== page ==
I often joke with my wife that I wish my generation — the Baby Boomers — could die without taking me with them. I’d sure as hell like to be around to see them go. They ruined the culture of this country, threw away the untold riches bequeathed to them, betrayed and undermined centuries of wisdom, spread the use of drugs, legitimized divorce and abortion, and even managed to screw up the civil rights movement that might otherwise have been their signal achievement. On the other hand, they did give us pre-faded jeans, so I guess that’s something.
All this misery they (we, I fear I should say) heaped on America and the west while retaining a sense of arrogant self-satisfaction and self-justification that, were it not for our knowledge of sinful human nature, would defy understanding. The television show Mad Men is excellent drama, I admit, but it fairly drips with the Baby Boomers’ overriding notion that America used to be nothing more than a desert of falsehood, bigotry, and oppression before the Sixties cavalry arrived to rescue us from ourselves. Which, not to put too fine a point on it, is crap.
A book called Willpower has been making a splash lately and will, I’m told, appear on the New York Times bestseller list next week. I have not read the book yet, but while in New York last week at the behest of the Manhattan Institute, I attended an MI-sponsored presentation by the book’s authors, psychology researcher Roy F. Baumeister and science writer John Tierney.
Willpower surpasses even intelligence as a predictor of success in life. And Baumeister has performed a number of experiments that convinced him that willpower is something like a muscle: it can be strengthened, conserved, and fatigued. Like a muscle, it also needs to be fueled. Baumeister’s assertion that glucose in the blood is essential to willpower has featured in the headlines about the book.
But in the question period after the presentation, I asked Baumeister how else, aside from eating well, could willpower be strengthened. His response was this: Exercise strengthens willpower just as it strengthens muscles. Even a meaningless exercise of will — training yourself to use your left hand for a task instead of your right, for instance — can make the will stronger over time. He added — I quote from memory: “When I was a boy, I used to be baffled by the idea of profanity. I used to wonder why there should be all these words that everyone knew but nobody used. But now I understand: that strengthens willpower.”
Well, right. In other words, behaving well, behaving responsibly, learning the norms of politeness and refusing to abandon them without good reason tend to make you a more self-controlled, successful, and finally better person.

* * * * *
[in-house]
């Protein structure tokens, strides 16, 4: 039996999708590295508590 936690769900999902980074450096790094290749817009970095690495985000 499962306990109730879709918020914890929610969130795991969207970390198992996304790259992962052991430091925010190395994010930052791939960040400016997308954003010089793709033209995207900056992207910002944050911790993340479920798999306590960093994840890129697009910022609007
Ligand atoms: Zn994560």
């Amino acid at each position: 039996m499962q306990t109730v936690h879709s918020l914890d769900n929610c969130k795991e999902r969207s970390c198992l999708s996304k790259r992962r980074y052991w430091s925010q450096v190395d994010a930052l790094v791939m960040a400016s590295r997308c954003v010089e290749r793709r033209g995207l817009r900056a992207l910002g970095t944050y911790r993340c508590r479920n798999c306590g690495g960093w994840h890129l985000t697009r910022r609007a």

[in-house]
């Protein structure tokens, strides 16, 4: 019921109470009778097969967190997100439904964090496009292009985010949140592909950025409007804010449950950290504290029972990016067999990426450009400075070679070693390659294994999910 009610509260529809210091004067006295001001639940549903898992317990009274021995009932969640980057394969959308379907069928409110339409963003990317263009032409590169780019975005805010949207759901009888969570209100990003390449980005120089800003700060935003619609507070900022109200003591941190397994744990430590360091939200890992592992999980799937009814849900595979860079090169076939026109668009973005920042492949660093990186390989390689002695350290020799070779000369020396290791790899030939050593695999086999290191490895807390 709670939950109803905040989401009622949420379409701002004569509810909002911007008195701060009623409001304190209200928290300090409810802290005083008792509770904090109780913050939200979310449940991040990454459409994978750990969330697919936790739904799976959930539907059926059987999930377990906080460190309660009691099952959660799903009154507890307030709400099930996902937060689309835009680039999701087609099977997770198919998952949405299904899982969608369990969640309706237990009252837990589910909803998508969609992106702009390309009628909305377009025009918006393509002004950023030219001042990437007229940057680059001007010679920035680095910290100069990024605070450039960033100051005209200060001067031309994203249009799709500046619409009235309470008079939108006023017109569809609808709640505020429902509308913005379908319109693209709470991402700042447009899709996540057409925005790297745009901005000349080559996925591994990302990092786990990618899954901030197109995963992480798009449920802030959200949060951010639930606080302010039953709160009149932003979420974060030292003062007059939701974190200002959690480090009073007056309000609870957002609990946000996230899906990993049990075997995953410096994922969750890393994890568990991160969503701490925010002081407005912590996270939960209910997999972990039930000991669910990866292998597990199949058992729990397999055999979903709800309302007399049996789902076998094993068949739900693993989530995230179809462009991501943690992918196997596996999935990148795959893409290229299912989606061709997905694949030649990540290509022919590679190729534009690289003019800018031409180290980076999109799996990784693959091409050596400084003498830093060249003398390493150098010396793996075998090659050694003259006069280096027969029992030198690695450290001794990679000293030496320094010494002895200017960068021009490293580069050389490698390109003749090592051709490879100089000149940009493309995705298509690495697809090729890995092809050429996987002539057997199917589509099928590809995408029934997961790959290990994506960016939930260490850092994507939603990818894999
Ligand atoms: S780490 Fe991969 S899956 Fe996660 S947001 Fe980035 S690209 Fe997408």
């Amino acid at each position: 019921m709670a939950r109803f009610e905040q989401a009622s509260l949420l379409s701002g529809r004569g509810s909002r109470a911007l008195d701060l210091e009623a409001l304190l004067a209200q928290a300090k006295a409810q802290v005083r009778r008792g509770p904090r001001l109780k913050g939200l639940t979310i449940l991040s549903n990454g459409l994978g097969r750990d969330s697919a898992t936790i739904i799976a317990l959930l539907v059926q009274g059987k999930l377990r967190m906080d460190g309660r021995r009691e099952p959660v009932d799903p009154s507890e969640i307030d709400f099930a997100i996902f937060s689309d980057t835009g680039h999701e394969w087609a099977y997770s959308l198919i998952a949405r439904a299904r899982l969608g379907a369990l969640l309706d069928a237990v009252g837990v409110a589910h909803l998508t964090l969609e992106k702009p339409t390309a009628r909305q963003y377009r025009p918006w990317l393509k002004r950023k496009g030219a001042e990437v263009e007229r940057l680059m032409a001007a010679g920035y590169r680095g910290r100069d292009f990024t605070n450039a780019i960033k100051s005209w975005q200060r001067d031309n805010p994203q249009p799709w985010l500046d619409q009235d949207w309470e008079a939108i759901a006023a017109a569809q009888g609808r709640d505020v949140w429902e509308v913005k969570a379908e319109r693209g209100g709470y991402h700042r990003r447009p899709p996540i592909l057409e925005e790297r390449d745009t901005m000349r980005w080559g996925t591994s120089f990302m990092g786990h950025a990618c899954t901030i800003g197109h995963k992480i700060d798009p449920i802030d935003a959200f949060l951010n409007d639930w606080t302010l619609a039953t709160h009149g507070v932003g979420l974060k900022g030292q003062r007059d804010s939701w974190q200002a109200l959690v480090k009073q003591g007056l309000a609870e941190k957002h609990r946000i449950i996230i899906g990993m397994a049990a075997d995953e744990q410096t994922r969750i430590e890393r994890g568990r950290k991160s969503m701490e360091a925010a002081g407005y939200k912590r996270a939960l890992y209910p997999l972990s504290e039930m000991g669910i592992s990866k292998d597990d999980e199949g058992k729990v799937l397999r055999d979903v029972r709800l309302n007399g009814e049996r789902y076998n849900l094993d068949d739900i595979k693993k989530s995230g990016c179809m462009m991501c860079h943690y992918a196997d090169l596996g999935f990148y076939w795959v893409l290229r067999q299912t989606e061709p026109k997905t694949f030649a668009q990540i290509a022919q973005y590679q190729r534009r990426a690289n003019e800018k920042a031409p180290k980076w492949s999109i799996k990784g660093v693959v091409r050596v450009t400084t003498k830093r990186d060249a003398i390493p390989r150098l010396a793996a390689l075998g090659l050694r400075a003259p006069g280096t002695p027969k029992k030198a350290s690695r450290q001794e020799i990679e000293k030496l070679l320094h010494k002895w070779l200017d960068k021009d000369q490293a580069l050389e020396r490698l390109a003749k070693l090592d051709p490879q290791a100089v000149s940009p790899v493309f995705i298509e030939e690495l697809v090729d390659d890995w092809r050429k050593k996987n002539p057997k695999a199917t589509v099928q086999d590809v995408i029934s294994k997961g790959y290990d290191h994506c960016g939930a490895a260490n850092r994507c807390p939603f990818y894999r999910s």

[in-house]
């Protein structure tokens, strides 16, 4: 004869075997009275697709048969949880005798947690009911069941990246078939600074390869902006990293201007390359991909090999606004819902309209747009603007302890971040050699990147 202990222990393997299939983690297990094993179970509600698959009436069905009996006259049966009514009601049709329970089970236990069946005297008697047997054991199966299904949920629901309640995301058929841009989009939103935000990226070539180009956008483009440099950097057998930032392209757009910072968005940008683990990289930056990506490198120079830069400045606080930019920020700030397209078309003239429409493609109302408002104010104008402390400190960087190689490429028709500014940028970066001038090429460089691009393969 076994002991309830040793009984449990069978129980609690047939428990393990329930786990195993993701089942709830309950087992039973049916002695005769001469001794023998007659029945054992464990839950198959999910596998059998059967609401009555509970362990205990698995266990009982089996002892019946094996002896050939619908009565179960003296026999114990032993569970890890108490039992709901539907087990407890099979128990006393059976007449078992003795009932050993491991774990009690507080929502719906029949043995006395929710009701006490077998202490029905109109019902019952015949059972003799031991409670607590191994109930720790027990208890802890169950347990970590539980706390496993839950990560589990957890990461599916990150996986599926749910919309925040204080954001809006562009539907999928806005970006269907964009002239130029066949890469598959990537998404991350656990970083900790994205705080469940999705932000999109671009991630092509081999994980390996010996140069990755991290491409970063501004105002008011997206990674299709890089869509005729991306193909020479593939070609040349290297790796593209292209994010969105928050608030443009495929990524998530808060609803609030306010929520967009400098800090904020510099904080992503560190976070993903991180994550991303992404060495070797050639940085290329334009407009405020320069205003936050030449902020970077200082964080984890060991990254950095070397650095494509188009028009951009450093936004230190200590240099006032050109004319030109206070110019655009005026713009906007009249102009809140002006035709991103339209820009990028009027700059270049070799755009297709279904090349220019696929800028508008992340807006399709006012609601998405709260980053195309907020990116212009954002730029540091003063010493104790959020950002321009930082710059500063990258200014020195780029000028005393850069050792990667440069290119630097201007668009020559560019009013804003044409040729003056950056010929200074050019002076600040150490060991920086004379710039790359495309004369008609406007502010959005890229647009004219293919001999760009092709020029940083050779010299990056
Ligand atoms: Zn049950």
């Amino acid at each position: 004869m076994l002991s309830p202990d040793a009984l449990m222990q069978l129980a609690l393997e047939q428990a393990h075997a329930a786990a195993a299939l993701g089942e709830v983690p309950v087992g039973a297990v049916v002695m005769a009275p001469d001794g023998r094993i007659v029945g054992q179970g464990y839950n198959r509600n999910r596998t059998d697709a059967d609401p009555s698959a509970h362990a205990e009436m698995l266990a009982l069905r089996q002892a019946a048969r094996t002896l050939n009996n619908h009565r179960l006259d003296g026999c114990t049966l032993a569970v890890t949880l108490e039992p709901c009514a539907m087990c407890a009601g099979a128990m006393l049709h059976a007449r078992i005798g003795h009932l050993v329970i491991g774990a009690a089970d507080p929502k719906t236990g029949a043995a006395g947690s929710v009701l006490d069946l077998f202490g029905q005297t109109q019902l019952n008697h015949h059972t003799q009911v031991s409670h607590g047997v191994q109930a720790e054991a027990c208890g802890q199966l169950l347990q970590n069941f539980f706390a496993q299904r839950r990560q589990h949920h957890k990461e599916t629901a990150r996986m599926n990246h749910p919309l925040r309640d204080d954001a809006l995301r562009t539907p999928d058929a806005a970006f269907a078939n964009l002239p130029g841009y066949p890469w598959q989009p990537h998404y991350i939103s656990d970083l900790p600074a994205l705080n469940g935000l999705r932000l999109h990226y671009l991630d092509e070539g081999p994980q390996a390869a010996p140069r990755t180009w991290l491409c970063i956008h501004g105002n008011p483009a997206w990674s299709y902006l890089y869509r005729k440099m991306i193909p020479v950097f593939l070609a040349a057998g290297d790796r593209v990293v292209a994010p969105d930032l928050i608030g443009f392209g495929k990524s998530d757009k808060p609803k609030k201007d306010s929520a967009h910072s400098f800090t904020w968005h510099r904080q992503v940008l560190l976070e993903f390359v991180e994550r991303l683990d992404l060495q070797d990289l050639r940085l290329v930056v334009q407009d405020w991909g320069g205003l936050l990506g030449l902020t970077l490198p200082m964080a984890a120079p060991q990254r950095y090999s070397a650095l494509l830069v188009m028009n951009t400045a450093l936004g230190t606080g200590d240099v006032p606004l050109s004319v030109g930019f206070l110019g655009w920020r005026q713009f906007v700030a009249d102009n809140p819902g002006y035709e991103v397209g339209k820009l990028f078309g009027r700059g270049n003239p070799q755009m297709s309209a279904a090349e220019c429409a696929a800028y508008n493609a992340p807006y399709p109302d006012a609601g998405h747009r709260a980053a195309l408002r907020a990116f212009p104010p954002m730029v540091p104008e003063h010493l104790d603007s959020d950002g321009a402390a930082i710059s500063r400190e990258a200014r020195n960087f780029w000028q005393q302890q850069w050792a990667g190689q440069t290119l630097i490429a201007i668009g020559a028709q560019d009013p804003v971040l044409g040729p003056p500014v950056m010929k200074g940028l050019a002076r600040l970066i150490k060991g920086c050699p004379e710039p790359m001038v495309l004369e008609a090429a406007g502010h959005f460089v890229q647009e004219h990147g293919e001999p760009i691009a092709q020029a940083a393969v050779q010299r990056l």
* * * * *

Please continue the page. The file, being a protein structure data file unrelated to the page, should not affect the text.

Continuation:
This is precisely the wisdom my generation threw away. Their promiscuity, adolescent foul-mouthedness, bad manners, and disregard for tradition — all of which they claimed were a new kind of freedom — were in fact the precursors to the very oldest kind of slavery: slavery to one’s own impulses and desires. This slavery, packaged in the Sixties as “identity” or “culture” or “the right to be yourself,” ultimately leads to enslavement by others as it makes you indolent and irresponsible and in need of protection and restraint by the powers that be. A poor black man’s journey from hip hop culture to prison is a perfect example. So is a middle class white man’s journey from moral license and unwarranted praise to his sniveling need for an all-providing — oh, and by the way, all-powerful — state.
A government that wants more power knows well it can acquire that power by stripping the citizenry of every need and opportunity to provide for and take control of themselves — every reason to exercise their will. Welfare, unending unemployment benefits, “free” health care, business bailouts, the “right” to live off your parents’ insurance until you’re 47 or whatever: these, not religion, are the true opiate of the people.
My generation, using the loftiest possible language, destroyed the loftiest possible image of man — his image as God-made creature endowed with the right to be left alone. Instead, they declared him a weak collection of needs with some mysterious right to have those needs paid for by other people’s earnings. They told us government had to provide the citizen’s material needs even if it hampered his ability to live free.
Instead they should have asked: “What does it profit a man to gain the whole world, if he forfeits his own soul?”